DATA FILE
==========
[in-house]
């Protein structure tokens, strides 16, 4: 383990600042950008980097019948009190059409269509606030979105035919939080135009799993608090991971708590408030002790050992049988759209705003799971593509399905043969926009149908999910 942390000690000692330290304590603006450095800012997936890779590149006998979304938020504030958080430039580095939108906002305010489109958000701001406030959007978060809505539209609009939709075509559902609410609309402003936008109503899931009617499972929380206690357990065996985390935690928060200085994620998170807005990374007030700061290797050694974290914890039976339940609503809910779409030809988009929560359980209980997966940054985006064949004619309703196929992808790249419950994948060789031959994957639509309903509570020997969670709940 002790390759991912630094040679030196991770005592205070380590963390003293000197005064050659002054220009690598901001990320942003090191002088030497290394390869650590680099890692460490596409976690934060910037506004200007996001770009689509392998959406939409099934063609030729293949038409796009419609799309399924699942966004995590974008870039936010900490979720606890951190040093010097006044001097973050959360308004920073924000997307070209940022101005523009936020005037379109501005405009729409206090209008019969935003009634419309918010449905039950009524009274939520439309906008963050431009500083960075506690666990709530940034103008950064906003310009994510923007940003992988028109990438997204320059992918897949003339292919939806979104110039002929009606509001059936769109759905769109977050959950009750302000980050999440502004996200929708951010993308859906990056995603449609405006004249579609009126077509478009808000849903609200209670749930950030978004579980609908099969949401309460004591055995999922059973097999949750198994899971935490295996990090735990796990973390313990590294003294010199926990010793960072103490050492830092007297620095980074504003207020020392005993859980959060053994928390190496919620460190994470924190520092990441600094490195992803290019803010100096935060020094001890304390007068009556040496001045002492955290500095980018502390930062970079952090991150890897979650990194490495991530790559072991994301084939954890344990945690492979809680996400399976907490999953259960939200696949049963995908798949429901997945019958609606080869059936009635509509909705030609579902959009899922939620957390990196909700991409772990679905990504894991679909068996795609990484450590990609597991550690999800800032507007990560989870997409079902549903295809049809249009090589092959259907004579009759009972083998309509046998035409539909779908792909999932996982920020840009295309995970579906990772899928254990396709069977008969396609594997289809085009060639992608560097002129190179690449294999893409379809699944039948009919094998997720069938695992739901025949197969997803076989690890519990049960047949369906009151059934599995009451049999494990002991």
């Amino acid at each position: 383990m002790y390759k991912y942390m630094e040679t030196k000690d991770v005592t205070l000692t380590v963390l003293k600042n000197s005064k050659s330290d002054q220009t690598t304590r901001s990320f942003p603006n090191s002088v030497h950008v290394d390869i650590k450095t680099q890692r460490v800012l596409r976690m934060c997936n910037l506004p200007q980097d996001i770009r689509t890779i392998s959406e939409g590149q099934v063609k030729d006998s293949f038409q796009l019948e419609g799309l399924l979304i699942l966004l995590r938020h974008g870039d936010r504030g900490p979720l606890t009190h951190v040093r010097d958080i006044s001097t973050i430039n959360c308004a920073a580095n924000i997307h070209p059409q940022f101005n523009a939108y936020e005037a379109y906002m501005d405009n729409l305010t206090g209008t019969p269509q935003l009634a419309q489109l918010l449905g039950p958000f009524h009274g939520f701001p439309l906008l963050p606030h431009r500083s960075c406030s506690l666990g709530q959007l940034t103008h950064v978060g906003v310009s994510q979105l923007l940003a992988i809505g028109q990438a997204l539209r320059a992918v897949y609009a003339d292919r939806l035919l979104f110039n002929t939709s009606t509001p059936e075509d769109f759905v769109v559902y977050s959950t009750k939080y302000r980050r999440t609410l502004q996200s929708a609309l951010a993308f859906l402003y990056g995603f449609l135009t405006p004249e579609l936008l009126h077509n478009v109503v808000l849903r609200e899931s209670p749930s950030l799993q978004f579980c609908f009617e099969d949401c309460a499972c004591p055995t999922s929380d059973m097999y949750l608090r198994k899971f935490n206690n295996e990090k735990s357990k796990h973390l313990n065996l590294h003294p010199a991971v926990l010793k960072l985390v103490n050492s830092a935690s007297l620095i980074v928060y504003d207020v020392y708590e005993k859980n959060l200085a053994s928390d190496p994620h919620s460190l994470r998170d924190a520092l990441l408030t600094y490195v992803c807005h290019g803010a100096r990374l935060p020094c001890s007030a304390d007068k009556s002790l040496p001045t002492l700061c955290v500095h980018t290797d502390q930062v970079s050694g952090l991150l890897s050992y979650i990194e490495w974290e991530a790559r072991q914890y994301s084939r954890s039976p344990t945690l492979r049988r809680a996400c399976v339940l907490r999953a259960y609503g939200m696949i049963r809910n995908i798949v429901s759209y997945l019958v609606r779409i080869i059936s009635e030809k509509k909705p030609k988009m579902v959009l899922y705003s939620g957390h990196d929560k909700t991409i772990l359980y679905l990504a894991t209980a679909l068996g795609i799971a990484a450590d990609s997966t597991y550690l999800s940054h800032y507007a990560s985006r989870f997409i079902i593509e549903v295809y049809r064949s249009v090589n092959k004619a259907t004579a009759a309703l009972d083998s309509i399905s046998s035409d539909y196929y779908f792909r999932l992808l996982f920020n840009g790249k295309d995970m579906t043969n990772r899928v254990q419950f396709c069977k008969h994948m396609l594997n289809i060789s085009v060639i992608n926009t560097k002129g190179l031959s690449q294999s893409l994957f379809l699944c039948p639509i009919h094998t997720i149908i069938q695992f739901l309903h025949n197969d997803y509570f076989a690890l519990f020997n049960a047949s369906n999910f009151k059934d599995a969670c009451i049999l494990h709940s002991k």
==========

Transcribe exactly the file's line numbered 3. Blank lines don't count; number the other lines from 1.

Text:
């Amino acid at each position: 383990m002790y390759k991912y942390m630094e040679t030196k000690d991770v005592t205070l000692t380590v963390l003293k600042n000197s005064k050659s330290d002054q220009t690598t304590r901001s990320f942003p603006n090191s002088v030497h950008v290394d390869i650590k450095t680099q890692r460490v800012l596409r976690m934060c997936n910037l506004p200007q980097d996001i770009r689509t890779i392998s959406e939409g590149q099934v063609k030729d006998s293949f038409q796009l019948e419609g799309l399924l979304i699942l966004l995590r938020h974008g870039d936010r504030g900490p979720l606890t009190h951190v040093r010097d958080i006044s001097t973050i430039n959360c308004a920073a580095n924000i997307h070209p059409q940022f101005n523009a939108y936020e005037a379109y906002m501005d405009n729409l305010t206090g209008t019969p269509q935003l009634a419309q489109l918010l449905g039950p958000f009524h009274g939520f701001p439309l906008l963050p606030h431009r500083s960075c406030s506690l666990g709530q959007l940034t103008h950064v978060g906003v310009s994510q979105l923007l940003a992988i809505g028109q990438a997204l539209r320059a992918v897949y609009a003339d292919r939806l035919l979104f110039n002929t939709s009606t509001p059936e075509d769109f759905v769109v559902y977050s959950t009750k939080y302000r980050r999440t609410l502004q996200s929708a609309l951010a993308f859906l402003y990056g995603f449609l135009t405006p004249e579609l936008l009126h077509n478009v109503v808000l849903r609200e899931s209670p749930s950030l799993q978004f579980c609908f009617e099969d949401c309460a499972c004591p055995t999922s929380d059973m097999y949750l608090r198994k899971f935490n206690n295996e990090k735990s357990k796990h973390l313990n065996l590294h003294p010199a991971v926990l010793k960072l985390v103490n050492s830092a935690s007297l620095i980074v928060y504003d207020v020392y708590e005993k859980n959060l200085a053994s928390d190496p994620h919620s460190l994470r998170d924190a520092l990441l408030t600094y490195v992803c807005h290019g803010a100096r990374l935060p020094c001890s007030a304390d007068k009556s002790l040496p001045t002492l700061c955290v500095h980018t290797d502390q930062v970079s050694g952090l991150l890897s050992y979650i990194e490495w974290e991530a790559r072991q914890y994301s084939r954890s039976p344990t945690l492979r049988r809680a996400c399976v339940l907490r999953a259960y609503g939200m696949i049963r809910n995908i798949v429901s759209y997945l019958v609606r779409i080869i059936s009635e030809k509509k909705p030609k988009m579902v959009l899922y705003s939620g957390h990196d929560k909700t991409i772990l359980y679905l990504a894991t209980a679909l068996g795609i799971a990484a450590d990609s997966t597991y550690l999800s940054h800032y507007a990560s985006r989870f997409i079902i593509e549903v295809y049809r064949s249009v090589n092959k004619a259907t004579a009759a309703l009972d083998s309509i399905s046998s035409d539909y196929y779908f792909r999932l992808l996982f920020n840009g790249k295309d995970m579906t043969n990772r899928v254990q419950f396709c069977k008969h994948m396609l594997n289809i060789s085009v060639i992608n926009t560097k002129g190179l031959s690449q294999s893409l994957f379809l699944c039948p639509i009919h094998t997720i149908i069938q695992f739901l309903h025949n197969d997803y509570f076989a690890l519990f020997n049960a047949s369906n999910f009151k059934d599995a969670c009451i049999l494990h709940s002991k």